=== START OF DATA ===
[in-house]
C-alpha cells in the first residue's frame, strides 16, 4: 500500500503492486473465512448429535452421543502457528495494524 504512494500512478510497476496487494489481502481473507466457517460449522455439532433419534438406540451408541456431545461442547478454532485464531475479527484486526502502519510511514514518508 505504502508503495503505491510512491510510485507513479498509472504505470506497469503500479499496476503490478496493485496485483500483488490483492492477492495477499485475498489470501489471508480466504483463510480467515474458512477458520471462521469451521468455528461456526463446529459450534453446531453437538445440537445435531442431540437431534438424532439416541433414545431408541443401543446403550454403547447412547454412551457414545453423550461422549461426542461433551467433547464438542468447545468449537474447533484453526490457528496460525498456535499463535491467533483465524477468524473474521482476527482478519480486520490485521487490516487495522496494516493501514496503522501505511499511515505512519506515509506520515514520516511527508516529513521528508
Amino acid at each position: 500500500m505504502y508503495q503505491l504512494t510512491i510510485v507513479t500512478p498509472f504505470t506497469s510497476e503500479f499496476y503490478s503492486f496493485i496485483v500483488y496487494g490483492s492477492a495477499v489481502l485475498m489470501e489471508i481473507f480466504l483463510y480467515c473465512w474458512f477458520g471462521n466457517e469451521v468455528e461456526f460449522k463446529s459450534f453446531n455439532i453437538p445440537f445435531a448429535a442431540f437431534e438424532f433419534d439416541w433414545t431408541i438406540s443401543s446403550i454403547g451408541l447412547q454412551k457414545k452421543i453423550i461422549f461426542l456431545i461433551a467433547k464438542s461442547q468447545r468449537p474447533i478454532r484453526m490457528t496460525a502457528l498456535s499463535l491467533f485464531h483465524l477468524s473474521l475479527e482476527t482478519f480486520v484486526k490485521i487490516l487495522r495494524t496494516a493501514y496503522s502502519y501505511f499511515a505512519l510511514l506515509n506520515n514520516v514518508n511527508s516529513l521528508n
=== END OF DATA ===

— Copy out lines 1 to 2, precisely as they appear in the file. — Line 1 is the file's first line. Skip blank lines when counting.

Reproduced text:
[in-house]
C-alpha cells in the first residue's frame, strides 16, 4: 500500500503492486473465512448429535452421543502457528495494524 504512494500512478510497476496487494489481502481473507466457517460449522455439532433419534438406540451408541456431545461442547478454532485464531475479527484486526502502519510511514514518508 505504502508503495503505491510512491510510485507513479498509472504505470506497469503500479499496476503490478496493485496485483500483488490483492492477492495477499485475498489470501489471508480466504483463510480467515474458512477458520471462521469451521468455528461456526463446529459450534453446531453437538445440537445435531442431540437431534438424532439416541433414545431408541443401543446403550454403547447412547454412551457414545453423550461422549461426542461433551467433547464438542468447545468449537474447533484453526490457528496460525498456535499463535491467533483465524477468524473474521482476527482478519480486520490485521487490516487495522496494516493501514496503522501505511499511515505512519506515509506520515514520516511527508516529513521528508